The talent acquisition function continues to undergo change in many organizations. This 21-page Korn Ferry paper explores seven trends that are impacting the world of recruiting, hiring, and talent acquisition. One part of the paper (p.15) notes how there will be an uptick in the number of former employees being rehired in organizations—often referred to as Boomerang employees. It points to a study that found 15% of professionals who quit their jobs have returned to their former companies. Another study in the Academy of Management Journal found that upon being (re)hired into the organization, former employees outperform new hires. This performance advantage is larger in jobs requiring greater relational demands and internal coordination and in contexts characterized by greater internal resistance to external hires. As recruiting teams devise strategies to re-recruit a segment of former employees (not all former employees should be re-recruited), they should keep in mind a Visier analysis showing: the average time away for employees resigning from and returning to their previous employer is 13 months. And while it can take up to 36 months or longer before a former employee is rehired, the chances of returning drop sharply after being away for 16 months. These data points suggest that 13 to 16 months could be a critical time frame for rehiring former employees. For a bonus resource on this topic, check out the HBR article, Leave the Door Open for Employees to Return to Your Organization.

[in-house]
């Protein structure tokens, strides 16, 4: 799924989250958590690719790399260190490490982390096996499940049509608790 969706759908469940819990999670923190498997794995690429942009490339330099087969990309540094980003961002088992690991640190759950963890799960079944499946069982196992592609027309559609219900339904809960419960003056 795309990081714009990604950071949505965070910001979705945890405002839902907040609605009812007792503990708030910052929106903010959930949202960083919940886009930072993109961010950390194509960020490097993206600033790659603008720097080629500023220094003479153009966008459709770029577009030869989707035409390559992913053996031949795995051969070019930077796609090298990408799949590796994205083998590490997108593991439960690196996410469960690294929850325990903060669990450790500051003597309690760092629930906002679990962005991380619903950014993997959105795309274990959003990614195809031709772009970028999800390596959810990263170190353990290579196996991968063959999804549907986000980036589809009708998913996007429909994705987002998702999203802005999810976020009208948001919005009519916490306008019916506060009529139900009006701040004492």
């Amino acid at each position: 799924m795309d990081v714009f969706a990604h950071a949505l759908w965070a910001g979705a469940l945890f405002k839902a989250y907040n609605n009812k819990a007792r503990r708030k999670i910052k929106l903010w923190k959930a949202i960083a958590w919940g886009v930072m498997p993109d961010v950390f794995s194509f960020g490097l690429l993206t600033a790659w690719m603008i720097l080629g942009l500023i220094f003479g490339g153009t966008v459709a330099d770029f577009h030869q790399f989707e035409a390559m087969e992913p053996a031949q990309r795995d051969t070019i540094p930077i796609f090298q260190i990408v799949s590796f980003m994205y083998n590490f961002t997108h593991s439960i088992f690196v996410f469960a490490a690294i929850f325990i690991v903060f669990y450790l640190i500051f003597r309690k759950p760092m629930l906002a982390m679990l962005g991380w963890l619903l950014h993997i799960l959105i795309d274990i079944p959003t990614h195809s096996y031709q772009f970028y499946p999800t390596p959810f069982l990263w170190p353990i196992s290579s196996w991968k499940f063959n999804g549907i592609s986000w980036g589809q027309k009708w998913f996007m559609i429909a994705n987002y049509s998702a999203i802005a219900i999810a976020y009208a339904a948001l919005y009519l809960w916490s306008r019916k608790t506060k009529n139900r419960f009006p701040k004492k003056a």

Pay equity—compensating employees the same when they perform the same or similar job duties while accounting for other factors, such as their experience level, job performance, and tenure with the employer (SHRM)—is a hot topic for many organizations. While much of this attention has been driven by legislation around pay transparency, there is also a greater acknowledgment that perceptions of pay equity—whether or not those perceptions are accurate—influence certain outcomes. For example, as shown in Figure 1 of this Gartner article, perceptions of pay equity impact workers’ intent to stay with their organization, their job search activity, and engagement. And although CHROs and total rewards leaders are leading efforts to improve pay equity in their organizations, this Gartner article also submits that the implementation of a successful pay equity strategy requires CHROs to enlist the support of a cross-functional team to execute it. Table 1 provides a suggested model for a pay equity team structure, inclusive of 1) Senior Leaders (e.g., CHRO, Legal Counsel, Business Unit Leaders, and Chief Financial Officer), 2) HR Leaders, ranging from Head of Total Rewards and Head of DEI, and 3) Employees—both managers and employees. The chart provides a high-level view of the role these stakeholders play in improving their organizations’ pay equity. In case you missed it last week, here is an ADP Research Institute report that shares research on factors that influence how workers feel about pay equity.